DO you think your latte is a lotta money? Or your cappuccino needs a price cap?

Spare a thought for Boston Tea Party (BTP), an independent coffee chain, who voluntarily banned single use cups last year. It was an expensive decision – to the tune of £250,000.

From June 2018, the chain’s 22 stores decided to put planet before profit, and told their customers they had to bring a reusable cup, pay a deposit on one that they could return, or drink their hot beverage of choice in the branch.

A bold decision and one that has proven costly. Owner Sam Roberts realised this would happen, and included the loss in his plans. With normal annual sales of £1m worth of takeaway coffees, a 25 per cent drop is a big hit for a relatively small organisation.

Finding that offering 25p off for customers with their own reusable cup didn’t really work (just five per cent showed up with cup), BTP decided to really go for it. Roberts has challenged the bigger chains to follow-suit, saying “We felt this was a financial loss we had to take and we want this to be a call to action to other companies”.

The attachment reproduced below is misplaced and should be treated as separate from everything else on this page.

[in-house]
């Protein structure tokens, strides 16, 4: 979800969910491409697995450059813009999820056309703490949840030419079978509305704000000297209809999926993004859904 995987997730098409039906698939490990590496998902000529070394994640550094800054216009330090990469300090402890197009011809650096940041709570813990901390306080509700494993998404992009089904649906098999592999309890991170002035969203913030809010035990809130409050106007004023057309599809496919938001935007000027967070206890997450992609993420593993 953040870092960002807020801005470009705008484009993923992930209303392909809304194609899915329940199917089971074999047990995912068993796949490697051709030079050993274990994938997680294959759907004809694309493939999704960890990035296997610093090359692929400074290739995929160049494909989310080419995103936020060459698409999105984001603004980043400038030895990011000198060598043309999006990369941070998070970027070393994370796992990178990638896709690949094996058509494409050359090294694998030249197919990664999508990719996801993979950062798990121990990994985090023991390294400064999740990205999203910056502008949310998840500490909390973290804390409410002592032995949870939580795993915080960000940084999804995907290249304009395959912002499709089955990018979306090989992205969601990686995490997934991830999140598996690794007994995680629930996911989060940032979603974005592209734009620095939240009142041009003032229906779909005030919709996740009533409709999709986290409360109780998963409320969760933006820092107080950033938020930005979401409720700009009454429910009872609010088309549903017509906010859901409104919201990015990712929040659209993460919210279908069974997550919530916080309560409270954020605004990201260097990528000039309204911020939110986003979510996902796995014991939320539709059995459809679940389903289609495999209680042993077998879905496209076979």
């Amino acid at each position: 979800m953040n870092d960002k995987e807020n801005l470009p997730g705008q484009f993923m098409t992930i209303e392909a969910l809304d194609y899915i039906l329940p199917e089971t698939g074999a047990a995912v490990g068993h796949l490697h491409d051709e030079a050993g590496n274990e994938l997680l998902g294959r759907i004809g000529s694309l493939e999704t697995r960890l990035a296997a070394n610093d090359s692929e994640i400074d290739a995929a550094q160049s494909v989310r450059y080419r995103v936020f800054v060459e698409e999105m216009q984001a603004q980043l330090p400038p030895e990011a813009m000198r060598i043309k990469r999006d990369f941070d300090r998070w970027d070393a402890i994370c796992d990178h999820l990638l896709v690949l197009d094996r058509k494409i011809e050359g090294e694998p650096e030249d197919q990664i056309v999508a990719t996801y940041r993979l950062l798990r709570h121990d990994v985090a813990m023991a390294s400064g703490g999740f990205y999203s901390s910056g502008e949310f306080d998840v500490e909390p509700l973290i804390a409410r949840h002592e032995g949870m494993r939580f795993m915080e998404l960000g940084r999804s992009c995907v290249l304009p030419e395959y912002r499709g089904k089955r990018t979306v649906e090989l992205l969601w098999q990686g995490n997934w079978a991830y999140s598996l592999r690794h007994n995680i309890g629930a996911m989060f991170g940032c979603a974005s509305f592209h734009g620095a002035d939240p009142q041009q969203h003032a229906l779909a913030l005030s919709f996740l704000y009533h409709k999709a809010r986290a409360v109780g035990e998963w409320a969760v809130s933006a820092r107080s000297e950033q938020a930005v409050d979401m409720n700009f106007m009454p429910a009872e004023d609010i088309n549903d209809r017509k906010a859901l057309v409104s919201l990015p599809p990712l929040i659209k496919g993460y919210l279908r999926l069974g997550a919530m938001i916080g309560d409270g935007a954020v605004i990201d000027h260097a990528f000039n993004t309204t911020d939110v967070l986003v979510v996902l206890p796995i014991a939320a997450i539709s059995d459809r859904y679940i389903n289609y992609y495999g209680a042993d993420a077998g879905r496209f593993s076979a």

According to BTP, their decision has stopped 125,000 cups going in to landfill, as the paper and plastic lining are too difficult to recycle. It’s a great result, but when you consider that 2.5billion cups are just thrown away every year, with only a paltry 0.25 per cent recycled, you can see the scale of the problem – it’s a drop in the already very polluted ocean.

The idea that a “latte levy” would be introduced in last Autumn’s budget was dropped, with ministers opting to leave it to stores to offer a discount if customers bring their own cup. Going on BTP’s experience, that has very little effect.

As a video accompanying a report on BTP’s actions on the BBC News website depressingly revealed, a lot of people really don’t care. One of the interviewees declared it to be a good scheme, but didn’t do it “because I just can’t be bothered with a reusable cup and washing it up myself.”

How depressing. Can you imagine the big chains voluntarily losing 25 per cent of their frothy coffee earnings to help save the environment? Maybe it’s time that we were compelled to do this, rather than politely asked if we wouldn’t mind.

Many of us already bring our own bags to supermarkets. Should cups for coffee be next?